Excelling image annotation service with the remote digital teams at Taqadam
Managing a team on-premise can be challenging. What about managing an online mobile team across several countries. Have you thought about it?
My name is Nawal, and I am responsible for managing client data projects which deploy up to 60 image annotators. Our teams are based out of Northern Iraq and Lebanon, from where we work for companies globally thanks to our mobile application image annotation tools.
We have been focusing on image annotation for training, validation datasets for computer vision applications in industrial automation and aerial imagery — where our goals mirror our clients’ goal to achieve 100% recognition for AI. This requires a high level of consensus across teams, a good understanding of a use case and the domain, and, this, of course, can only be achieved through an established professional communication channel.
This has not been an easy journey to set the process up. Originally, I faced a lot of challenges as in any other remote outsourcing set up, but with experience, we have developed our own engagement strategy and quality annotation service.
Why remote annotation can be a challenge?
Missing everyday face-to-face communication may often result in loss of information or miscommunication in teams. The annotators may be unfamiliar with remote work scenario which can lead to a feeling of isolation and/or working without an established feedback loop.
Successful client delivery is a direct result of Taqadam engagement strategy with annotators that ensures high performance: fast and quality work.
So by multiple hits on the head, we created a system that ensures continuous cross-team communication and checkups with the annotators, that allows us to monitor and evaluate teams’ performance, give alarms, avoid mistakes, meet deadlines and quality expectations.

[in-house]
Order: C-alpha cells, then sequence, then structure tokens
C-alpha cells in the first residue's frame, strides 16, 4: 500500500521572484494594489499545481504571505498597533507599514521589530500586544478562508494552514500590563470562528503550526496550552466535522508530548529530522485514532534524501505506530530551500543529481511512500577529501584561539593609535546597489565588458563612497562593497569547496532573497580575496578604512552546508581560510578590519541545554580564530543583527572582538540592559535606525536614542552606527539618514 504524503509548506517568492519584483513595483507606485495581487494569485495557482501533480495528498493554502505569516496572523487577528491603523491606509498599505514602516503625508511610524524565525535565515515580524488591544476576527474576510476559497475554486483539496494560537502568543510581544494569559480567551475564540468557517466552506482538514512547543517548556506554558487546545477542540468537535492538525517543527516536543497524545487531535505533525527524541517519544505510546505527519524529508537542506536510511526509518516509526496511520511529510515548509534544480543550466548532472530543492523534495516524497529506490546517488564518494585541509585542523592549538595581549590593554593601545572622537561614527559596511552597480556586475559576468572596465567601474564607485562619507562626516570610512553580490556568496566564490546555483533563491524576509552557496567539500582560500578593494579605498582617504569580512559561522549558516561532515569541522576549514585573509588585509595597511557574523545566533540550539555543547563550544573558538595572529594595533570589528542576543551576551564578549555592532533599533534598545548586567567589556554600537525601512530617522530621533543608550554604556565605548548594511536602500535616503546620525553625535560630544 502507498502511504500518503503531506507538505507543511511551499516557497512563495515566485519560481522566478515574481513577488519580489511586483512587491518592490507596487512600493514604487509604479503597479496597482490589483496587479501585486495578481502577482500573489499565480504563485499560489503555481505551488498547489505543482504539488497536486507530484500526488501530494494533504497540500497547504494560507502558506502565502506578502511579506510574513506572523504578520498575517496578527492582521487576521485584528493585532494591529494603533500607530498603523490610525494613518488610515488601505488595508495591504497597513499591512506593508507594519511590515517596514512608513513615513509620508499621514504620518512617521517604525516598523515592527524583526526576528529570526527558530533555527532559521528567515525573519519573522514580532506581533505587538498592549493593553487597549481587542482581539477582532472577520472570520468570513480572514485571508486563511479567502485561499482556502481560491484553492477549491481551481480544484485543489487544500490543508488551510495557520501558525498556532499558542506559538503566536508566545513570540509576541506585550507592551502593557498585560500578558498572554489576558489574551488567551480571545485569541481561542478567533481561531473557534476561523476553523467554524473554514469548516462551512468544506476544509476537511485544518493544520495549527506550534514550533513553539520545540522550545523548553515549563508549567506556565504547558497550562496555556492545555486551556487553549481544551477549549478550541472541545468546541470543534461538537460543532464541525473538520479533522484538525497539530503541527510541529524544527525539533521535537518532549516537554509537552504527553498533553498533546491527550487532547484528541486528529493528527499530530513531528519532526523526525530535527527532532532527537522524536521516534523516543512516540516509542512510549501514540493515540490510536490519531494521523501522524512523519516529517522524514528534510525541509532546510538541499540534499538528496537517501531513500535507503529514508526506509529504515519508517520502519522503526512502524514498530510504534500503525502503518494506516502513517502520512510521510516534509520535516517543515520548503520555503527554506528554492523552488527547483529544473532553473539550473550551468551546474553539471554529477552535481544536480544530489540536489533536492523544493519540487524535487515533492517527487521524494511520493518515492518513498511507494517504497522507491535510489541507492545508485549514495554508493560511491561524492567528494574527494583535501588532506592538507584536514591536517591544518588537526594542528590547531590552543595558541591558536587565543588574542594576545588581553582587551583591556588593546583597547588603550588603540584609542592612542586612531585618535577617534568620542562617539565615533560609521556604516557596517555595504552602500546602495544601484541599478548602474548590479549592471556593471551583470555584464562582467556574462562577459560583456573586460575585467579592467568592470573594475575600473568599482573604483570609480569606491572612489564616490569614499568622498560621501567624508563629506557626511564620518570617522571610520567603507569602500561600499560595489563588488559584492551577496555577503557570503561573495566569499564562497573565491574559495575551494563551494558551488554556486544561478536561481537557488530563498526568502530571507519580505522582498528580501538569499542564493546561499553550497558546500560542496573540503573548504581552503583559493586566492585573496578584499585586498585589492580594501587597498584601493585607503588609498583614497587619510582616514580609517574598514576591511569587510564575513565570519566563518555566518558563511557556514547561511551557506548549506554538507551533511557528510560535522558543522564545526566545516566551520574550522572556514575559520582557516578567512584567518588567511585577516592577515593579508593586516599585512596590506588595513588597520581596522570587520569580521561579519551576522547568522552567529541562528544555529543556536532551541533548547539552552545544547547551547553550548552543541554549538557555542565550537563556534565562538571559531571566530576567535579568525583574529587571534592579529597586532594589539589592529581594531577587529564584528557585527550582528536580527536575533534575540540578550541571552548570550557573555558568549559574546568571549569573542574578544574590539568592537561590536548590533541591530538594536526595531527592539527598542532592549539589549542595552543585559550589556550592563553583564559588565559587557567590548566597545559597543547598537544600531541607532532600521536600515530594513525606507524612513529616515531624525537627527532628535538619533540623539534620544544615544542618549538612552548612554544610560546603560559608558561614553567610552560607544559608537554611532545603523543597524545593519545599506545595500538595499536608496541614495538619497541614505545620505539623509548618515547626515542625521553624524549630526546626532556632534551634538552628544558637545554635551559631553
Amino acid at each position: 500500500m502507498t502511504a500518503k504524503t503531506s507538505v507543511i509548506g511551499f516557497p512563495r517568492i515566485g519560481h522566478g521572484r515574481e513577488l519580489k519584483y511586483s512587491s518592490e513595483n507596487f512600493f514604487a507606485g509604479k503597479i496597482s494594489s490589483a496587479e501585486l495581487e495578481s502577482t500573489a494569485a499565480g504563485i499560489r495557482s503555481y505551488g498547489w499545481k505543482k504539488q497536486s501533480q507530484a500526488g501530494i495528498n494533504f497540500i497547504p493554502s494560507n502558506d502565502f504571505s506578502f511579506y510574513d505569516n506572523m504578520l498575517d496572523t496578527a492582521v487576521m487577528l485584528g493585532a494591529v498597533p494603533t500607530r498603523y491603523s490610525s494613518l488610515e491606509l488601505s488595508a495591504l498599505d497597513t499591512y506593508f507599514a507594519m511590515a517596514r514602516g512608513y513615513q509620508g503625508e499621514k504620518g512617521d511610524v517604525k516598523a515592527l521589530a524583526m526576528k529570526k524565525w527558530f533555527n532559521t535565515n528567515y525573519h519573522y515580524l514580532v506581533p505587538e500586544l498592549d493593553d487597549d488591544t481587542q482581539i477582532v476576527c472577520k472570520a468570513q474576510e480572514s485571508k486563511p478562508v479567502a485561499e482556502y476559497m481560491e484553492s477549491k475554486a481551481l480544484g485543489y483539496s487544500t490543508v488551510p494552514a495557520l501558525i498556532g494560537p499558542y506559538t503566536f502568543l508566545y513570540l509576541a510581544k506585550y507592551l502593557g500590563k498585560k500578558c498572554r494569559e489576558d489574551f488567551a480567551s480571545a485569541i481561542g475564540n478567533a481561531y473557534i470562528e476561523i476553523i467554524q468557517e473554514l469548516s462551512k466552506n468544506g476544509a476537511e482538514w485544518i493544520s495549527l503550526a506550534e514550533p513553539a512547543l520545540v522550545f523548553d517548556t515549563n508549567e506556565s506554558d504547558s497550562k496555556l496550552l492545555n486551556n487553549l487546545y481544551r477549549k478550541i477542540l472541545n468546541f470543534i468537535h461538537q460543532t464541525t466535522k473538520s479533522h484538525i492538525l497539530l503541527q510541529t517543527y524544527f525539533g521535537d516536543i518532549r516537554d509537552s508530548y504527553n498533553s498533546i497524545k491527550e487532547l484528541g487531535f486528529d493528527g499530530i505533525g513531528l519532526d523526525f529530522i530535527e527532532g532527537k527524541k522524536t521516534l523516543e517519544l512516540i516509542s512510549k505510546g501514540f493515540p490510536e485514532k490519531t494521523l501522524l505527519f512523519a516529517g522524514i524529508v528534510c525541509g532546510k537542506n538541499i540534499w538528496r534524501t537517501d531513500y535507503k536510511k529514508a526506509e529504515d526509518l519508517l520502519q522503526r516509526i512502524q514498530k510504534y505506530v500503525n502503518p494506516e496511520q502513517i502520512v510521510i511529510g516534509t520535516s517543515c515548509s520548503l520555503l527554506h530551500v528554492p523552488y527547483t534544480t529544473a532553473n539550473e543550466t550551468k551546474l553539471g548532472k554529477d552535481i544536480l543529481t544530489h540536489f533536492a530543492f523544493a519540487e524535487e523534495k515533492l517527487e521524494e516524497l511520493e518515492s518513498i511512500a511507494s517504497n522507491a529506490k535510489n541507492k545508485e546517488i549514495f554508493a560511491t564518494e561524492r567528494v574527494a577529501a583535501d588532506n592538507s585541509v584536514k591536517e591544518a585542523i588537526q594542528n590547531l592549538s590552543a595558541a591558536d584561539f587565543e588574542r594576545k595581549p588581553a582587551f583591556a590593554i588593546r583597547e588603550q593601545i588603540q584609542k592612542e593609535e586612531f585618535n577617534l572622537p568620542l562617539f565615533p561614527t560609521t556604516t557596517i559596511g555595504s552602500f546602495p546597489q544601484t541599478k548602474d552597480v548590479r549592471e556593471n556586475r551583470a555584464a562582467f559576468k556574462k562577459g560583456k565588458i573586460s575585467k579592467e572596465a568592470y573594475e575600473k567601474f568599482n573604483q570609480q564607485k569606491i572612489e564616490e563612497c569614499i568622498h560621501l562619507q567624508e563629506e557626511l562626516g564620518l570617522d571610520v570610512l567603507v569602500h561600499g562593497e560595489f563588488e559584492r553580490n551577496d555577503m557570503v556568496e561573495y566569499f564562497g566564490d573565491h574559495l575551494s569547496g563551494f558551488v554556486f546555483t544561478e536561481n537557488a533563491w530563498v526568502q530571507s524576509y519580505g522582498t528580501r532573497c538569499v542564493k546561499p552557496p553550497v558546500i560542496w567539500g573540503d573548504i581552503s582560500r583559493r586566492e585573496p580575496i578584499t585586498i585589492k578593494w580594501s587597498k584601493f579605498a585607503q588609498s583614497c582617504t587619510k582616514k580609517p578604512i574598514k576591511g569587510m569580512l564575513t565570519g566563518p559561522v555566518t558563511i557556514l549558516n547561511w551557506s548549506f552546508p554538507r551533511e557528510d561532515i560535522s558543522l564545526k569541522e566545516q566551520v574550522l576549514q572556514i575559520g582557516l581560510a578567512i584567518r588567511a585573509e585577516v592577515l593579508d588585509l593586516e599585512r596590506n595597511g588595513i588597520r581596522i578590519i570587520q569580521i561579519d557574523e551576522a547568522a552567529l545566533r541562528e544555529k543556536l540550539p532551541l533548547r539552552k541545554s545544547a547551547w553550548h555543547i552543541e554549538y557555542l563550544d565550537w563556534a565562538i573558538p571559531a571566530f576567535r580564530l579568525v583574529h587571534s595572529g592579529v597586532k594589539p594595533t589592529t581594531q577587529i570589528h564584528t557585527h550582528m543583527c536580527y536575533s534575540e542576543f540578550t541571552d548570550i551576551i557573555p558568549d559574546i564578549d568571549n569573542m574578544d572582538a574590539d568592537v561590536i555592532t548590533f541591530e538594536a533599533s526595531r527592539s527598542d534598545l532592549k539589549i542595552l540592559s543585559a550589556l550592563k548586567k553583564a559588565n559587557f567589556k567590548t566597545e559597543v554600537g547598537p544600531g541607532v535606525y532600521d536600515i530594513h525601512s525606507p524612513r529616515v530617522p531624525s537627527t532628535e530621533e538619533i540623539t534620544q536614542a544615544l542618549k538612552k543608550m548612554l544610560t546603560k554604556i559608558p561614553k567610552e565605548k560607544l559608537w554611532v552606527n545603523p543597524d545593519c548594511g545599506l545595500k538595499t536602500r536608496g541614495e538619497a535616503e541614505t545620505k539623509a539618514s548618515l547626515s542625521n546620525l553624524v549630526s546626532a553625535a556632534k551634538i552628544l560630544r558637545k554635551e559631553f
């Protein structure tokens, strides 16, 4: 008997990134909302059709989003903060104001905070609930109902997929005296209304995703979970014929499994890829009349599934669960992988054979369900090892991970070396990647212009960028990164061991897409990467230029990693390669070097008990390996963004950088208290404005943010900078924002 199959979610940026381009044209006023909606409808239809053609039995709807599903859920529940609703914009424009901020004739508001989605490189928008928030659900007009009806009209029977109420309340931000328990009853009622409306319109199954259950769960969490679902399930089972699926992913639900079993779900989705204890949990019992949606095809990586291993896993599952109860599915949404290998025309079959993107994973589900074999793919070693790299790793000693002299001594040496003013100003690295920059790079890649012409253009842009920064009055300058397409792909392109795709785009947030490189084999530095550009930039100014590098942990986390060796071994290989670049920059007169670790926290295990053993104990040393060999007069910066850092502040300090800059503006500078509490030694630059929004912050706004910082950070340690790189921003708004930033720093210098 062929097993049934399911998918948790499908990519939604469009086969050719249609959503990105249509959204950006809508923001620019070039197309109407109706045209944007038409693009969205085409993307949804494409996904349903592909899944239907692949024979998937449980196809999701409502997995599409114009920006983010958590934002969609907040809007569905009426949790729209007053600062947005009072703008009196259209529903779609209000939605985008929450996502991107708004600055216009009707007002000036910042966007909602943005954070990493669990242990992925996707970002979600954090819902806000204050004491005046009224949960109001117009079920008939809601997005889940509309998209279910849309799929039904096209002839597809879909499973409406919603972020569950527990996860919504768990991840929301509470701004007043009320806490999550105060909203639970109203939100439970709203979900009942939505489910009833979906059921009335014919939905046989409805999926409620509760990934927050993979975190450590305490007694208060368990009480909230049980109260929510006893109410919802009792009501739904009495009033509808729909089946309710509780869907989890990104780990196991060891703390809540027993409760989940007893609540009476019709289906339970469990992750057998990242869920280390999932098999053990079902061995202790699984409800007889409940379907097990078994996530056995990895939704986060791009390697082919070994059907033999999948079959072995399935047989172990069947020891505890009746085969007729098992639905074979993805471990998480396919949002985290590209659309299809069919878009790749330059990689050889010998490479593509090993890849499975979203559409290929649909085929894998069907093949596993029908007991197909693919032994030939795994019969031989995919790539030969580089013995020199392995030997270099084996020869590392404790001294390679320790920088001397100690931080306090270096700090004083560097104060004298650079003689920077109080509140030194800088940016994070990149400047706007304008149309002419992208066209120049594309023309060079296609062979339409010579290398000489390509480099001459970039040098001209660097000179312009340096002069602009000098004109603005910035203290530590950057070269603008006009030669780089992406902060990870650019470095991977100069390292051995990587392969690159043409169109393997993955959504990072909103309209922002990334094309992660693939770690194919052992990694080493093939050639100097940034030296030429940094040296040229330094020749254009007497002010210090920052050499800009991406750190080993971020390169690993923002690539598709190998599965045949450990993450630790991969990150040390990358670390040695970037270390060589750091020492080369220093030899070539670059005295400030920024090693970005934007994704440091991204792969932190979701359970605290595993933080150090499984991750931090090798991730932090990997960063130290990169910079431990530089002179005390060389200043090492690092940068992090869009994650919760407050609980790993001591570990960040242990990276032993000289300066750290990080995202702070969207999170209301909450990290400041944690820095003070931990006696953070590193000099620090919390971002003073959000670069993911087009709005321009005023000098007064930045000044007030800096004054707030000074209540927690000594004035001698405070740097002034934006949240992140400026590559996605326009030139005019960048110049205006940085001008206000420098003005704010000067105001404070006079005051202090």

With the humble experience, I gained working with the teams of image annotators, I was able to move projects into the other side of the shore safely using these techniques. And despite the physical distance, different backgrounds and countries, here is what we managed to do:
- Simple communication channels: It doesn’t matter the tool you are using to communicate with the team. The most important thing is that everyone in the team is familiar with the platform and feels comfortable to communicate. I believe this is very important and essential for you as a manager or director to build and direct such a big team. Gladly, our mobile app allows us to have a chat so our annotators are flexible, on the go, and always follow the new project developments.
- Mention achievements, track progress: It’s very important to be transparent on the performance, push them, motivate them, mention their accomplishments. Thankfully to our cultural and ethnographic set up in Taqadam, we leverage the willingness of the youth to support each other and let each other grow. In the most complex projects, we were able to build “ trainer of trainer model”, allowing the best youth to lead and bring up the rest!.
- Continuous training: It is false to assume having given instructions at the inception of the task is enough. Feedback, whether within the manager review, or peer quality control, is the best way to establish continuous learning. Through peer comms channel, we involve our annotators in the process of the task and show them the reasons if it is wrong. This includes recording videos and forwarding materials for them as references to-get-back-to-it when needed!
- Managing your time: Balancing your own tasks while overseeing your team can be difficult. You might not know how best to split your time, but remember that having made sure there is a certainty of getting the guidance, annotators perform better. Over time, they learn to avoid trivia, make their own decision based on reference, and viola — you build a successful, responsible, collaborative.